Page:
I actually think I preferred the uphills to the downhills. Whipping downhill for up 20km at a time resulted in sore hands from braking, a sore back from being in one position for too long and a big chill.

But throughout all the hard work, up and down, it was the massive sense of achievement and the truly spectacular views that more than made up for the effort.

By the end of Day 5, and whatever option we’d each chosen, every one of us was exhausted but still smiling. The chat over the evening meal was of “toughest kilometres of ascent”, “fantastic views”, “horrifying descents”, “amazing descents”, “pure madness”, “extreme hunger”. And all said with wide eyes and big grins.

With the “toughest” day of the tour under our belts, Day 6 had to be easier. Didn’t it? But looking at the graphs and charts on that morning there appeared to be even more serious climbing to be done.

The CCC cyclists were facing 3670m of ascent over 125km and including the infamous cols of the Tourmalet, Luz Ardiden and the spine chilling Hautacam. Even the “basic” route was a big outing. Climbing the Tourmalet alone is no small feat and includes some 29km of uphill cycling, with numerous sections of 9%s and 10%s.

As it was the final day many of the group were aiming to do all three biggies. First Tourmalet (2115m), then Ardiden (1720m), then Hautacam (1535m). After the first two cols I seriously doubted my ability to make it to the top of Hautacam. My legs ached, my back and shoulders were causing me serious pain and I was mentally drained.

The sun was also very hot, and so much so, that after just 2kms the G-Force turned round and headed back downhill with words that I won’t repeat in this blog. Watered down he said: “I just can’t face it.”

But I knew this would be the last big mountain for this year. Added to this, I’d always wanted to cycle Hautacam after seeing the Tour de France riders tackle this notoriously beastly hair-pinned climb on several occasions. It was on the Hautacam that in 2000 and amid very tough weather conditions, Armstrong set up his victory of the Tour.

Then at around the five kilometre mark something inside my head simply said: “Actually this is alright.” It was tough and the steep sections were extremely steep but the views were tremendous and thanks to the camaraderie of several of my cycling pals the climb passed much faster than I imagined it would.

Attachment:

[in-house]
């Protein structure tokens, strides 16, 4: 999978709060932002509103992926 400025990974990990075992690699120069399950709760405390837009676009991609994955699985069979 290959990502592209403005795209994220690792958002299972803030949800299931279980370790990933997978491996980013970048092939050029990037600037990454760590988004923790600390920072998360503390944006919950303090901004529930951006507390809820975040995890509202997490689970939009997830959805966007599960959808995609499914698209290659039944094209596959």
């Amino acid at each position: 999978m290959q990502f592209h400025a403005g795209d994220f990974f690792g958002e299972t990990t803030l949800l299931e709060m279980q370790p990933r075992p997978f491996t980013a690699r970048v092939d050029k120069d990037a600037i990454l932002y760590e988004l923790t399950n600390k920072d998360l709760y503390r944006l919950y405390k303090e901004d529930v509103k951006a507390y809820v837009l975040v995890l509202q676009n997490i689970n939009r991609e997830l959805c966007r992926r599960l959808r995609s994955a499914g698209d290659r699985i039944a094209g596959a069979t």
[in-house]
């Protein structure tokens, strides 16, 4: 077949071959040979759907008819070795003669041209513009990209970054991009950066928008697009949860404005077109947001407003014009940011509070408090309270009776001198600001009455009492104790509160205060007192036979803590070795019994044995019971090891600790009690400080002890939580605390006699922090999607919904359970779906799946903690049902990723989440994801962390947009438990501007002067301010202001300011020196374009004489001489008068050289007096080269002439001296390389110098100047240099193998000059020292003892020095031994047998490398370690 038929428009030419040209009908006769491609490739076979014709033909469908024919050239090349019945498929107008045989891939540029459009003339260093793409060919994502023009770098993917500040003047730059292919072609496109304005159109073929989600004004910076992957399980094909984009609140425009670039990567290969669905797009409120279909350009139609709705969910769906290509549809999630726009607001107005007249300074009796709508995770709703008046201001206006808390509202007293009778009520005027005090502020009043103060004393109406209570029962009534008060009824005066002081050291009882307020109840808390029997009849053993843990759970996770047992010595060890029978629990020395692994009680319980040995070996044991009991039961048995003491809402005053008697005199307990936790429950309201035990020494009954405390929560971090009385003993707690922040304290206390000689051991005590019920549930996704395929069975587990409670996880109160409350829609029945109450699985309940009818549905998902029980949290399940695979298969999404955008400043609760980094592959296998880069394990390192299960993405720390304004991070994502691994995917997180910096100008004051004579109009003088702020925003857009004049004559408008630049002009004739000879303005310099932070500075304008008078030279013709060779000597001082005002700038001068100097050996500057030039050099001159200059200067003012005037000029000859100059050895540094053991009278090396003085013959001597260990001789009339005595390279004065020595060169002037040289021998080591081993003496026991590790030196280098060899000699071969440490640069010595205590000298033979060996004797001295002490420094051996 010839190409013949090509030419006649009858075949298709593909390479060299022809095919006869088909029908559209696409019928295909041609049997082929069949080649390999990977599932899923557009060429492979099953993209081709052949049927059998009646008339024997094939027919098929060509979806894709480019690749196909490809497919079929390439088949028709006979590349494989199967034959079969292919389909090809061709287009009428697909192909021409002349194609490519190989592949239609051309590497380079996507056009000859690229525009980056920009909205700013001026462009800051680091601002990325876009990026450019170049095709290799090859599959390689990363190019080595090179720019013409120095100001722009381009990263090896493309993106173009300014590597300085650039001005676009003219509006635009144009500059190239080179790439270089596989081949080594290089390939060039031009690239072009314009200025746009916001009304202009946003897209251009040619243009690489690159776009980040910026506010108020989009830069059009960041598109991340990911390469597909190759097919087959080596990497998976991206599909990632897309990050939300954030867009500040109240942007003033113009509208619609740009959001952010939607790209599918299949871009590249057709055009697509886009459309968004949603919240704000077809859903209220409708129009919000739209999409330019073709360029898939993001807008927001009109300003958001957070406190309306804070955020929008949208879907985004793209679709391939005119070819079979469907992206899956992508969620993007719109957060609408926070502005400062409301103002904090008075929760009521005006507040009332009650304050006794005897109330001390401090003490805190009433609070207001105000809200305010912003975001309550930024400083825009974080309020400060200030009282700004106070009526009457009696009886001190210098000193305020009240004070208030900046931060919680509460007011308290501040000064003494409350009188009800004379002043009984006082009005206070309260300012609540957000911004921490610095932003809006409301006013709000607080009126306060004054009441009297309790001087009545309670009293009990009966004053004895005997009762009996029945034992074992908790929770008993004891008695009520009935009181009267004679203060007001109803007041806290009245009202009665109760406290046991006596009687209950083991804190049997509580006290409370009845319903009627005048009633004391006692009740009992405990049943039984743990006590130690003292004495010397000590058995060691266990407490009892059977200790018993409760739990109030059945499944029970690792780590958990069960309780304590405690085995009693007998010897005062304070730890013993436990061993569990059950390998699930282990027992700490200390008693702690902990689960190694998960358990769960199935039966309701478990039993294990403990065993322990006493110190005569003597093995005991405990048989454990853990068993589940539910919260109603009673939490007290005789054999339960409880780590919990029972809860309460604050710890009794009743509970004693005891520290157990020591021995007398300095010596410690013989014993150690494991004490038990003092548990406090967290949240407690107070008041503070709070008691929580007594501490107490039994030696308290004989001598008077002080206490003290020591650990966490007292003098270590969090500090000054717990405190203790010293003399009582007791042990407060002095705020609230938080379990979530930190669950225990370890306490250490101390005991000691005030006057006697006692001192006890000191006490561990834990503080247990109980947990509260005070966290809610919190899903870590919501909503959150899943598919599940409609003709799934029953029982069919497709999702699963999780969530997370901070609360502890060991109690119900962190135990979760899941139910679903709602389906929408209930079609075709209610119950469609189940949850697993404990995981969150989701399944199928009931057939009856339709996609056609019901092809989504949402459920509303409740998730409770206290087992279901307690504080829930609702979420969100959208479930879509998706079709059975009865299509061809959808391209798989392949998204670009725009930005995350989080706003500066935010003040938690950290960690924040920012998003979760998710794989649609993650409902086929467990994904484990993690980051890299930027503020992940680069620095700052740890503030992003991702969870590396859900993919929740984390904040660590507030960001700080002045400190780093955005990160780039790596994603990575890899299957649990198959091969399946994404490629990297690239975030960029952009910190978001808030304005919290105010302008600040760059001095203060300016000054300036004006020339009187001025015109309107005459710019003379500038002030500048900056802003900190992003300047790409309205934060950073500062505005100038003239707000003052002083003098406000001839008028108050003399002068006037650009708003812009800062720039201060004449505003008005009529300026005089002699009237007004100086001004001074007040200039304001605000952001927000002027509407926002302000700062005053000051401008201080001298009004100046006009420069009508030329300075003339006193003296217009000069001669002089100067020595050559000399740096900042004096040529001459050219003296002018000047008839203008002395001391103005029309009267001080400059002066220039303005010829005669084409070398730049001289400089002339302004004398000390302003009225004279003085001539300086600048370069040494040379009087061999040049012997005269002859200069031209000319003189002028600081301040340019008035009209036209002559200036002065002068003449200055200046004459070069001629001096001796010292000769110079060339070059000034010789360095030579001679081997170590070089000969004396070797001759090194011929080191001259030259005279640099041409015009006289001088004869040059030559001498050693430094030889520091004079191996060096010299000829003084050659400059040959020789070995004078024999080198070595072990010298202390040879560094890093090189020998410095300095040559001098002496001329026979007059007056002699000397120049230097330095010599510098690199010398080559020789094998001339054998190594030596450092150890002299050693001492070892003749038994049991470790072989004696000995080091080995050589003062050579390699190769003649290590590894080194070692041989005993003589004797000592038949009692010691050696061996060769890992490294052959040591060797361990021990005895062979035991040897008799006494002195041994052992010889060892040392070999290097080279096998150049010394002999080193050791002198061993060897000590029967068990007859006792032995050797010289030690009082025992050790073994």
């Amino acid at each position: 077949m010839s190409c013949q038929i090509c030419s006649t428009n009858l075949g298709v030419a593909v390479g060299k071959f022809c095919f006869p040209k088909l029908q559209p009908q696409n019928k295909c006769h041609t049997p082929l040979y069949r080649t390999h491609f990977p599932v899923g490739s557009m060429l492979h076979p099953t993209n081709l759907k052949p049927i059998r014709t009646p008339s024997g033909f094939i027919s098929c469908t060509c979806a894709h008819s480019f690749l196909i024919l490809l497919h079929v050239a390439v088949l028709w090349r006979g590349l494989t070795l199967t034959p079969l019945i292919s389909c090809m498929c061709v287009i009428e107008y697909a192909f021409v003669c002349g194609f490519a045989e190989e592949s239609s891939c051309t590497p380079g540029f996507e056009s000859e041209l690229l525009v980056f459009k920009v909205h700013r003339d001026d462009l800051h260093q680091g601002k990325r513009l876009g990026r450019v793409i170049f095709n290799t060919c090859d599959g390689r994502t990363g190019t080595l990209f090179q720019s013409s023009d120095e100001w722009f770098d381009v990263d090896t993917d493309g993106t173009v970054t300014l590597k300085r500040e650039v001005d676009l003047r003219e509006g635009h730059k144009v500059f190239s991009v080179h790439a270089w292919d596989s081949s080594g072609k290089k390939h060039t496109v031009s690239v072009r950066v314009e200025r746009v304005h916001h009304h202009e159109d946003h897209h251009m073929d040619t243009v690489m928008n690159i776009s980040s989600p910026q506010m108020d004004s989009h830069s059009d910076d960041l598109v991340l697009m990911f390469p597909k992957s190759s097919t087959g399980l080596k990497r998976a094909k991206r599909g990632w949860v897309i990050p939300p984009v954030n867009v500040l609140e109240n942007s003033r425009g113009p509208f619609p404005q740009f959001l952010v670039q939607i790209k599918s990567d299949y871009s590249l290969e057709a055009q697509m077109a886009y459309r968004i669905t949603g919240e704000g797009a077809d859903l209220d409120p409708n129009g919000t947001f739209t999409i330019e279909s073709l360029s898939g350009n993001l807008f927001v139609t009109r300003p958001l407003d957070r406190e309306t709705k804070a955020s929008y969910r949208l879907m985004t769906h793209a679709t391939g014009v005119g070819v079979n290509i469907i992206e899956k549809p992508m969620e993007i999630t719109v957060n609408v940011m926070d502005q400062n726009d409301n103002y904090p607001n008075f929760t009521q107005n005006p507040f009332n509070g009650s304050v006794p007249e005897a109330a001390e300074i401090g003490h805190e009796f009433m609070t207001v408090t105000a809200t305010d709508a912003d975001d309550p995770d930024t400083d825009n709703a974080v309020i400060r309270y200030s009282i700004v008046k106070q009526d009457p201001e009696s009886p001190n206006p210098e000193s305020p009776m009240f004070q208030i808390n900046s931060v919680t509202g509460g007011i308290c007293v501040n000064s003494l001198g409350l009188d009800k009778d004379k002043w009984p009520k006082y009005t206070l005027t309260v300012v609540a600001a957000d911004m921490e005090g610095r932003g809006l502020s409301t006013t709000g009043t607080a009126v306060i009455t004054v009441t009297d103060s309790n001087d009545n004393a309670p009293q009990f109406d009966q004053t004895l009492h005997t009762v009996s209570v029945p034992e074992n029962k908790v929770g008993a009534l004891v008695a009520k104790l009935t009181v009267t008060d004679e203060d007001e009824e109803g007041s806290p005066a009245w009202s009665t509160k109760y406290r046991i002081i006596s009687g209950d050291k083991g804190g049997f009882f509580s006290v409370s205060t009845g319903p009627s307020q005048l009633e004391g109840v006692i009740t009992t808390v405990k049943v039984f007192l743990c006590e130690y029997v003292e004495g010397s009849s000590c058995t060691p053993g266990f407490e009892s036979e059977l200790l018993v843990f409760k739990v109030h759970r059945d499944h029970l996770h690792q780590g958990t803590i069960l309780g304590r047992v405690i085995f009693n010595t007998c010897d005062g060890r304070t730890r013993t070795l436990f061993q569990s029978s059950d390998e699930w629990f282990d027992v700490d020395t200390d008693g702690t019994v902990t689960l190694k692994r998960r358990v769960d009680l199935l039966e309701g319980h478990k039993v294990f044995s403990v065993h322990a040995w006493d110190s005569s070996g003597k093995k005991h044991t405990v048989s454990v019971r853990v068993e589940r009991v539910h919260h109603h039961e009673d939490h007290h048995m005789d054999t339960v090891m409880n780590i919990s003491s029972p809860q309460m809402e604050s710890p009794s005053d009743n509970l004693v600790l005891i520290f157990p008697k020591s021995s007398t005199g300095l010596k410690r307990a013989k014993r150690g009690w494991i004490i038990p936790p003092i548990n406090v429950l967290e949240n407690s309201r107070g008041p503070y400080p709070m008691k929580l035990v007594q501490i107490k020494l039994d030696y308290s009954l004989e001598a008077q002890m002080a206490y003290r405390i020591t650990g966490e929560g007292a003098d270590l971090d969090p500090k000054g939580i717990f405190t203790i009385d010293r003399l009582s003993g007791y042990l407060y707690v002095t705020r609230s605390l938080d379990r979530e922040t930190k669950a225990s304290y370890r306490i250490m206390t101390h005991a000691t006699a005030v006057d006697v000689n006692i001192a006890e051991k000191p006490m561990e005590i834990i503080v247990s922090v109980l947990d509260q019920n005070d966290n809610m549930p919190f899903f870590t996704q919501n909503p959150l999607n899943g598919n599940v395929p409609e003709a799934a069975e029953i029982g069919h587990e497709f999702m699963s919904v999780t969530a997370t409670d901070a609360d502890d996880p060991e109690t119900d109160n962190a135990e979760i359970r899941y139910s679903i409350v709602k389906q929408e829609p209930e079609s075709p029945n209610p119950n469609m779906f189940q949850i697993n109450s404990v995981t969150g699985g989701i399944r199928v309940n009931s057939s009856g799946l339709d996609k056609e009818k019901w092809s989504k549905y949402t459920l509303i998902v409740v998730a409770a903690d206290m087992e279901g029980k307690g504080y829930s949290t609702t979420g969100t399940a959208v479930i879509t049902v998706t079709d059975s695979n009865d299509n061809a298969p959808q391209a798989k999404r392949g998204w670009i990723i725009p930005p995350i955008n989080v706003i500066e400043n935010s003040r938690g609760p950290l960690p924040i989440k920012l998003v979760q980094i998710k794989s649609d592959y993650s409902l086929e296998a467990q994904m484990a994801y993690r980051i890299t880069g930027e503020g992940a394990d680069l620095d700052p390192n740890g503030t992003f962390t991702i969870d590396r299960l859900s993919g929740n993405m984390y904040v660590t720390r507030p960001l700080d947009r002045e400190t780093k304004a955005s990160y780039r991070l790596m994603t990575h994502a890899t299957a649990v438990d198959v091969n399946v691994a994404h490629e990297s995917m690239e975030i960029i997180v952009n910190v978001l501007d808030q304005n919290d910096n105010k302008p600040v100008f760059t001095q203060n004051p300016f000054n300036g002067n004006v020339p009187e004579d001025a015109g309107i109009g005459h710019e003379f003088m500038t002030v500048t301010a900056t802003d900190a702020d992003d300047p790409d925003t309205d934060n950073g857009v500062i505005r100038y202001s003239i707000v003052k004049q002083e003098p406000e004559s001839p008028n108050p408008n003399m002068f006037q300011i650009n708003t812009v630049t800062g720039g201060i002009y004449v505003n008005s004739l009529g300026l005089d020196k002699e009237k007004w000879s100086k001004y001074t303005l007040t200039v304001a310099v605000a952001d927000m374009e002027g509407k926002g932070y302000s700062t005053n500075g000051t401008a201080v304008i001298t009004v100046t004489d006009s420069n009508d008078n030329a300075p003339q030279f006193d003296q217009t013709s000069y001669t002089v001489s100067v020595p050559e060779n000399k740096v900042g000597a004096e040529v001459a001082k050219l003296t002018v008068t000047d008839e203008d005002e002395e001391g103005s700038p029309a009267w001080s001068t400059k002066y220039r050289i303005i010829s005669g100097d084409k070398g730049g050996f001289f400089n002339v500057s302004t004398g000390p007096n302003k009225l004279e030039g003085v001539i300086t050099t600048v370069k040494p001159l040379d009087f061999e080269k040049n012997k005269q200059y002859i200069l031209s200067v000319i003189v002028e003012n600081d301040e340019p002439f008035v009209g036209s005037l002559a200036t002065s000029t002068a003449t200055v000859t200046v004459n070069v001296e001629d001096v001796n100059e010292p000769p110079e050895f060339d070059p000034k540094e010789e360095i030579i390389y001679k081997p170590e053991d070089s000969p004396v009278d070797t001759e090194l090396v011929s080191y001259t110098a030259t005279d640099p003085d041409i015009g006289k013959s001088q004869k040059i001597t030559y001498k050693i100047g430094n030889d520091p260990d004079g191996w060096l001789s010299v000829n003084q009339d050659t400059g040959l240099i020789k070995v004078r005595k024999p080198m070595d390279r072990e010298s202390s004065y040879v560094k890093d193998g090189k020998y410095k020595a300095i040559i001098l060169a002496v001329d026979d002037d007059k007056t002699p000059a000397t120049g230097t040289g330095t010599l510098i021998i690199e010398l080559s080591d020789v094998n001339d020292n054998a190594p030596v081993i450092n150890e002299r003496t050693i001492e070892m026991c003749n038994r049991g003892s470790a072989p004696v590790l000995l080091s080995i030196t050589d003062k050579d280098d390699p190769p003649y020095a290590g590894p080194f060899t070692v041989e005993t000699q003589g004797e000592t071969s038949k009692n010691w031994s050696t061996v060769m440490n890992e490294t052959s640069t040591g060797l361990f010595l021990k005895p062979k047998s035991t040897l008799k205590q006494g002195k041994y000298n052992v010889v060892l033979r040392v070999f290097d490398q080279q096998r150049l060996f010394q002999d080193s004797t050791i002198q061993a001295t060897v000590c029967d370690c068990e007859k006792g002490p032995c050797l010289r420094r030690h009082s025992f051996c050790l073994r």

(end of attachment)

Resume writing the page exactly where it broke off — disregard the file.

And it seems the G-force wasn’t to be beaten after all. Just as a group of us – including everyone from Glasgow, as well as Shiny Starry Sky (a doctor), Eager Eric (an architect) and Awesome Aussie Adrian (a surgeon) – began our descent from the top, there was the G-Force pushing his pedals round and round over the final 500m of the climb. I’m not sure he was grinning but he certainly looked quite pleased with himself.

James, one of the founders of Marmot Tours, was somewhat surprised to find that a total of five of our larger group had completed the entire 16-col Classic Cols Challenge during the week. Three of our Glasgow riders, including Willie the Wisp, Never-Say-No-To-A-Cycle Lee and Cool- as-a-Cucumber Craig, also took the Classic Cols Challenge honour. They each went home with a Marmot cycling jersey, knackered legs and a much greater respect for the Tour de France riders who complete most of our week’s route in a day or two of racing!

This year was my second cycling in the Pyrenees and while fitter than the previous summer I still can’t quite take in how fast the Tour riders tackle the mountains and how far they ride over just one day. Watching them riding the Tour on the TV it is impossible to comprehend how strong and fit these guys must be. Really, you have to go there and ride a few cols to find out for yourself.

* Marmot are highly recommended and offer a range of cycle tours in the Pyrenees and the Alps. (PS This wasn’t a freebie hol!)